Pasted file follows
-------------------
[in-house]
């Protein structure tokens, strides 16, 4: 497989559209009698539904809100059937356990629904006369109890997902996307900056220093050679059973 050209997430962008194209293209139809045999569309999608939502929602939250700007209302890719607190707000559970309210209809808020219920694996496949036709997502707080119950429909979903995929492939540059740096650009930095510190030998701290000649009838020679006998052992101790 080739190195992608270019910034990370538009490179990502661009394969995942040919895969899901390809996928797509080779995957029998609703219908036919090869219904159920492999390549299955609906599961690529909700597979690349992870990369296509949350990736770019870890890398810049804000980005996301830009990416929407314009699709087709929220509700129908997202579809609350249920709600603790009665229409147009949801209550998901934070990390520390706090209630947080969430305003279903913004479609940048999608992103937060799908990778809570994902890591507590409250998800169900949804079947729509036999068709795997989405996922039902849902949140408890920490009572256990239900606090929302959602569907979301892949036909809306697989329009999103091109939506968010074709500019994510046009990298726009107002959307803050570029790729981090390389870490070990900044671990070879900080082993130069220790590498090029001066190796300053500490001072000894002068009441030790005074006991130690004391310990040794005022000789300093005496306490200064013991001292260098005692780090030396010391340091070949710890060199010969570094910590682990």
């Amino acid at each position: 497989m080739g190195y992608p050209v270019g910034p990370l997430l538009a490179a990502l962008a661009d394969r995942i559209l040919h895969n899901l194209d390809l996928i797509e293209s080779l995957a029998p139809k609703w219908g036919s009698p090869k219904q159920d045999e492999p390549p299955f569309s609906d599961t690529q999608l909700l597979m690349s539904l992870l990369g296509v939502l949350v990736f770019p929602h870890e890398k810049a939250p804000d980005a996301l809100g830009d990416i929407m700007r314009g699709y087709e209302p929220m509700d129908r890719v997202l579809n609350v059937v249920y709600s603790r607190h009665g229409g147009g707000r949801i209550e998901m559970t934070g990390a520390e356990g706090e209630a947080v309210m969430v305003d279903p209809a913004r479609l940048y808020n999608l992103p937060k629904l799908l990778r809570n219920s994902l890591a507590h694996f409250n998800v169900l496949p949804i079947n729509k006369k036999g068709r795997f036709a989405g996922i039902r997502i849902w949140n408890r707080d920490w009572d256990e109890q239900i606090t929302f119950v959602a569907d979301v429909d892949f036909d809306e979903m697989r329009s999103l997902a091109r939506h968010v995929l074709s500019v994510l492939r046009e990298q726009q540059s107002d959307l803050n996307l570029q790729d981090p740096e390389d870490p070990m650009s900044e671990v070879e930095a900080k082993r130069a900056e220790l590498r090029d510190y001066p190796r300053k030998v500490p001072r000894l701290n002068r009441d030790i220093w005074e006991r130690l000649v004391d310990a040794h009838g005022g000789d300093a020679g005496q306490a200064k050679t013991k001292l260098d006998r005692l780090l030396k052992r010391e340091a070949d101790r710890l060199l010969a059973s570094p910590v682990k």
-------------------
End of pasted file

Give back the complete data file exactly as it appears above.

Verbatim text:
[in-house]
């Protein structure tokens, strides 16, 4: 497989559209009698539904809100059937356990629904006369109890997902996307900056220093050679059973 050209997430962008194209293209139809045999569309999608939502929602939250700007209302890719607190707000559970309210209809808020219920694996496949036709997502707080119950429909979903995929492939540059740096650009930095510190030998701290000649009838020679006998052992101790 080739190195992608270019910034990370538009490179990502661009394969995942040919895969899901390809996928797509080779995957029998609703219908036919090869219904159920492999390549299955609906599961690529909700597979690349992870990369296509949350990736770019870890890398810049804000980005996301830009990416929407314009699709087709929220509700129908997202579809609350249920709600603790009665229409147009949801209550998901934070990390520390706090209630947080969430305003279903913004479609940048999608992103937060799908990778809570994902890591507590409250998800169900949804079947729509036999068709795997989405996922039902849902949140408890920490009572256990239900606090929302959602569907979301892949036909809306697989329009999103091109939506968010074709500019994510046009990298726009107002959307803050570029790729981090390389870490070990900044671990070879900080082993130069220790590498090029001066190796300053500490001072000894002068009441030790005074006991130690004391310990040794005022000789300093005496306490200064013991001292260098005692780090030396010391340091070949710890060199010969570094910590682990």
């Amino acid at each position: 497989m080739g190195y992608p050209v270019g910034p990370l997430l538009a490179a990502l962008a661009d394969r995942i559209l040919h895969n899901l194209d390809l996928i797509e293209s080779l995957a029998p139809k609703w219908g036919s009698p090869k219904q159920d045999e492999p390549p299955f569309s609906d599961t690529q999608l909700l597979m690349s539904l992870l990369g296509v939502l949350v990736f770019p929602h870890e890398k810049a939250p804000d980005a996301l809100g830009d990416i929407m700007r314009g699709y087709e209302p929220m509700d129908r890719v997202l579809n609350v059937v249920y709600s603790r607190h009665g229409g147009g707000r949801i209550e998901m559970t934070g990390a520390e356990g706090e209630a947080v309210m969430v305003d279903p209809a913004r479609l940048y808020n999608l992103p937060k629904l799908l990778r809570n219920s994902l890591a507590h694996f409250n998800v169900l496949p949804i079947n729509k006369k036999g068709r795997f036709a989405g996922i039902r997502i849902w949140n408890r707080d920490w009572d256990e109890q239900i606090t929302f119950v959602a569907d979301v429909d892949f036909d809306e979903m697989r329009s999103l997902a091109r939506h968010v995929l074709s500019v994510l492939r046009e990298q726009q540059s107002d959307l803050n996307l570029q790729d981090p740096e390389d870490p070990m650009s900044e671990v070879e930095a900080k082993r130069a900056e220790l590498r090029d510190y001066p190796r300053k030998v500490p001072r000894l701290n002068r009441d030790i220093w005074e006991r130690l000649v004391d310990a040794h009838g005022g000789d300093a020679g005496q306490a200064k050679t013991k001292l260098d006998r005692l780090l030396k052992r010391e340091a070949d101790r710890l060199l010969a059973s570094p910590v682990k």